Heartworm Season!

With Heartworm season upon us yet again, we just wanted to share some helpful information and explanations on what exactly Heartworm is and the importance of prevention.

Here is some information from the Ontario Veterinary Medical Association on Heartworm and the importance of Heartworm testing and prevention:

 

Protecting your pets from Heartworm disease in Ontario

Heartworm is a serious and potentially fatal condition caused by parasitic worms that live in the heart, and blood vessels that supply blood to the lungs of infected animals.

Pets can contract heartworm disease from mosquitoes that are infected with heartworm parasites. When an infected mosquito bites an uninfected dog, it injects the immature worms into the tissue of the animal through its saliva.

Once injected, the immature worms develop, migrating to the lungs and potentially the heart, where they mature into adults and begin to reproduce.  These worms can grow to a length of 15-30 centimetres, and in severe cases a dog may be infested with hundreds of worms.  Mature worms produce thousands of larvae that can then be spread to other dogs or cats by mosquitoes.

The infestation can result in damage to the heart, lungs and liver. Death can result from severe heartworm infestation due to severe damage to the internal organs.

Heartworm is a disease that poses a serious threat to pets in Canada and the United States, and especially to dogs. The good news is that it can be easily prevented through regular testing and the use of preventive medication.

What you need to know about Heartworm disease in Ontario

A study on “Heartworm in dogs in Canada in 2010” published by the Ontario Veterinary College’s Department of Pathobiology at the University of Guelph has revealed a 60 per cent increase in the number of dogs in Ontario with heartworm since the last study of its kind was conducted in 2002.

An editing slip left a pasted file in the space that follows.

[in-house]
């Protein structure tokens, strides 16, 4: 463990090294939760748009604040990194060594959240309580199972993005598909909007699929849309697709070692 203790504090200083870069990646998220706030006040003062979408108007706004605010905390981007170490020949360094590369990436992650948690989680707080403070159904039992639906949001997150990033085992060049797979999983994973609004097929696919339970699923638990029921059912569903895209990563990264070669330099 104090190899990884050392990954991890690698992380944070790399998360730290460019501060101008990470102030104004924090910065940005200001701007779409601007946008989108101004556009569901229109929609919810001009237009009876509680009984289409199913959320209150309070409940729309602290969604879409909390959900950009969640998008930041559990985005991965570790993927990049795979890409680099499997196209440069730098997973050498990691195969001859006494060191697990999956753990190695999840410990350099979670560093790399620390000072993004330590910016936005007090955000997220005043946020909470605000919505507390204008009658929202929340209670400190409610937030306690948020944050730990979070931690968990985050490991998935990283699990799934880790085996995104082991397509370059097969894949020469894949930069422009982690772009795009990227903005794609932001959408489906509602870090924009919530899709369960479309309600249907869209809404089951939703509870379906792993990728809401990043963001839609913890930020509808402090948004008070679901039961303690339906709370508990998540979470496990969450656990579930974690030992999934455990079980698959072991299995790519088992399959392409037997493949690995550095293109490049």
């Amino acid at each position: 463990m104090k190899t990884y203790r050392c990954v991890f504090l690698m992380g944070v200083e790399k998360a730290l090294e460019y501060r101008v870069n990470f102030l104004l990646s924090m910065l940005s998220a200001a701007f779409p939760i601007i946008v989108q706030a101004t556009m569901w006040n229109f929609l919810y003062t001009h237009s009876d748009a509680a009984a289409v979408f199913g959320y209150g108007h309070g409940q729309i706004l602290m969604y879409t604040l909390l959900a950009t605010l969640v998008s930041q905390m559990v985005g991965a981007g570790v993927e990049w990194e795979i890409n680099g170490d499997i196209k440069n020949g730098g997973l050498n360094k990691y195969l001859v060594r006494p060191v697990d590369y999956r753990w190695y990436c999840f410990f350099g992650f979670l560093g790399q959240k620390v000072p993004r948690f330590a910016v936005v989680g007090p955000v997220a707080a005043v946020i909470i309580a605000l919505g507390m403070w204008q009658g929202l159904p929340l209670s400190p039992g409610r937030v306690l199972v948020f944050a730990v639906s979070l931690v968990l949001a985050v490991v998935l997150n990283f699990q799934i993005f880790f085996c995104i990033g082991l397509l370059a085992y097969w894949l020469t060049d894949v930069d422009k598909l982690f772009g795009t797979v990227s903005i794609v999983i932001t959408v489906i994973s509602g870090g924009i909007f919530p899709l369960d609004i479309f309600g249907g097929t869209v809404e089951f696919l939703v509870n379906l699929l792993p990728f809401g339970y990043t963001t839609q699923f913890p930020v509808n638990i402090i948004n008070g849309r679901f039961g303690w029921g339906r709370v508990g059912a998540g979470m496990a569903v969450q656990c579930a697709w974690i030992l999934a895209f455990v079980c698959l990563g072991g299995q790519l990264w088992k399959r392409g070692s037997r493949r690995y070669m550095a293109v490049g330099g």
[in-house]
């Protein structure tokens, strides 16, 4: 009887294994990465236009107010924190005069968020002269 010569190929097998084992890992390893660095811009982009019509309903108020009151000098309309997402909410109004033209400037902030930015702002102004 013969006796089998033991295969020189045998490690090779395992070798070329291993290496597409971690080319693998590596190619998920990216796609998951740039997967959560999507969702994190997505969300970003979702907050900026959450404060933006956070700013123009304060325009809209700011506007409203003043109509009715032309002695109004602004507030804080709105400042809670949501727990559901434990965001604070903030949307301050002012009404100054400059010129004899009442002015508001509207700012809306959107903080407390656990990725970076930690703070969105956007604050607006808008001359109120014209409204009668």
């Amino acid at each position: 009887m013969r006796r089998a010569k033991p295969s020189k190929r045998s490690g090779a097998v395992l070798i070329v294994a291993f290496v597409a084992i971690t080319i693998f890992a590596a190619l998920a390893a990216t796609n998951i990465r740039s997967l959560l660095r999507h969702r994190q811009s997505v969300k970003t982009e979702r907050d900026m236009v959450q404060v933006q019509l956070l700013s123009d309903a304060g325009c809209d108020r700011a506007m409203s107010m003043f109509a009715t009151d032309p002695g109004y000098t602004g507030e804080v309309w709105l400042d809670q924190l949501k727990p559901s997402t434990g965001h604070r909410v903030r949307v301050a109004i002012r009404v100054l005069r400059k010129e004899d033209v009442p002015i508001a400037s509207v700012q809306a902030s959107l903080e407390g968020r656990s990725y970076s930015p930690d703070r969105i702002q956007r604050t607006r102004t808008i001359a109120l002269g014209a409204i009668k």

The Canada-wide study showed that 564 dogs tested positive for heartworm in Canada in 2010; 431 of those dogs were located in Ontario (that’s over 75 per cent of the total). Also of concern is that eighty per cent of animals that were found to have heartworm had not been on a heartworm preventive medication. In a few cases, pets that had been receiving heartworm preventive medication also tested positive for the disease; the most common reason for this was that the pet owners indicated they had forgotten to give their pet the preventive medication at the prescribed intervals.

Signs of Heartworm disease

Without regular testing, heartworm disease is usually only detected after the disease has progressed, in which case irreversible damage may have already been done to the internal organs. In advanced cases, clinical symptoms may include: general listlessness, a chronic cough, laboured breathing, and weight loss. The animal may also tire easily during exercise and could collapse due to heart failure.

In some cases, pets will not show clinical signs even though that may be hosting one or two adult worms, but internal damage is still being done and most of these dogs are still infectious.

What happens if my pet tests positive for Heartworm?

Treatment for heartworm disease is available, but it is costly and is not without dangers. Treatment involves a series of injections to kill the adult worms, and then a treatment to kill the immature worms in the bloodstream.

Prevention is the key

Heartworm can be easily prevented in Ontario. Your veterinarian will begin by examining a sample of your dog (or cats) blood for the presence of adult parasites. The appropriate testing frequency will be decided by your veterinarian. If your dog is not infected and depending on the risk of infection, a preventive program should be started. The preventive program involves giving the dog a pill or applying a solution to the skin once a month during mosquito season, which (in Ontario) typically runs from June to mid-October. This medication destroys the immature heartworms transmitted by the mosquitoes and stops the cycle of the parasites.